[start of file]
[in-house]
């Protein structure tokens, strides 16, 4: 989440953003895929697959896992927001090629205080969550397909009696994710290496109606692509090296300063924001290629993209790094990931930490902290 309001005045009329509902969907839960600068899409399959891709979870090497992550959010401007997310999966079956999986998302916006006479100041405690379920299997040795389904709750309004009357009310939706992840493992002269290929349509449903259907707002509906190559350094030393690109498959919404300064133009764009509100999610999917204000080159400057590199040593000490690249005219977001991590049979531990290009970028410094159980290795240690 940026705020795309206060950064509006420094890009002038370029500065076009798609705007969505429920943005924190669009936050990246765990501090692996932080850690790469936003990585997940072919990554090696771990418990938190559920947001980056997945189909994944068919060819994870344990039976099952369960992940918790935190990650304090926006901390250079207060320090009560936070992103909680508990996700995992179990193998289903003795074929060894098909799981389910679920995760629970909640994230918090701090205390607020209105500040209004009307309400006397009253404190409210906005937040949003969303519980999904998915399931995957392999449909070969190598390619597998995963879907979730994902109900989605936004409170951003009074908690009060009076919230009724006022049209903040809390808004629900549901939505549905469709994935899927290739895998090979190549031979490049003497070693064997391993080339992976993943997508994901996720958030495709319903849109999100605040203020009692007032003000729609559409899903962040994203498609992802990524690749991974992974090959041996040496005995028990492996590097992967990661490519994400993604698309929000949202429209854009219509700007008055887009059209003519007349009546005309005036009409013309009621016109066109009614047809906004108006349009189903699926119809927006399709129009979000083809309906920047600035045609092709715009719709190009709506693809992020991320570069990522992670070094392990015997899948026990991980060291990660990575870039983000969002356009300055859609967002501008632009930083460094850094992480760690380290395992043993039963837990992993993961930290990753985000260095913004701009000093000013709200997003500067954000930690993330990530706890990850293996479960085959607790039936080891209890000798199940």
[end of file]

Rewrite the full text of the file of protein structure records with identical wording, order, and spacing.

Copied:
[in-house]
């Protein structure tokens, strides 16, 4: 989440953003895929697959896992927001090629205080969550397909009696994710290496109606692509090296300063924001290629993209790094990931930490902290 309001005045009329509902969907839960600068899409399959891709979870090497992550959010401007997310999966079956999986998302916006006479100041405690379920299997040795389904709750309004009357009310939706992840493992002269290929349509449903259907707002509906190559350094030393690109498959919404300064133009764009509100999610999917204000080159400057590199040593000490690249005219977001991590049979531990290009970028410094159980290795240690 940026705020795309206060950064509006420094890009002038370029500065076009798609705007969505429920943005924190669009936050990246765990501090692996932080850690790469936003990585997940072919990554090696771990418990938190559920947001980056997945189909994944068919060819994870344990039976099952369960992940918790935190990650304090926006901390250079207060320090009560936070992103909680508990996700995992179990193998289903003795074929060894098909799981389910679920995760629970909640994230918090701090205390607020209105500040209004009307309400006397009253404190409210906005937040949003969303519980999904998915399931995957392999449909070969190598390619597998995963879907979730994902109900989605936004409170951003009074908690009060009076919230009724006022049209903040809390808004629900549901939505549905469709994935899927290739895998090979190549031979490049003497070693064997391993080339992976993943997508994901996720958030495709319903849109999100605040203020009692007032003000729609559409899903962040994203498609992802990524690749991974992974090959041996040496005995028990492996590097992967990661490519994400993604698309929000949202429209854009219509700007008055887009059209003519007349009546005309005036009409013309009621016109066109009614047809906004108006349009189903699926119809927006399709129009979000083809309906920047600035045609092709715009719709190009709506693809992020991320570069990522992670070094392990015997899948026990991980060291990660990575870039983000969002356009300055859609967002501008632009930083460094850094992480760690380290395992043993039963837990992993993961930290990753985000260095913004701009000093000013709200997003500067954000930690993330990530706890990850293996479960085959607790039936080891209890000798199940």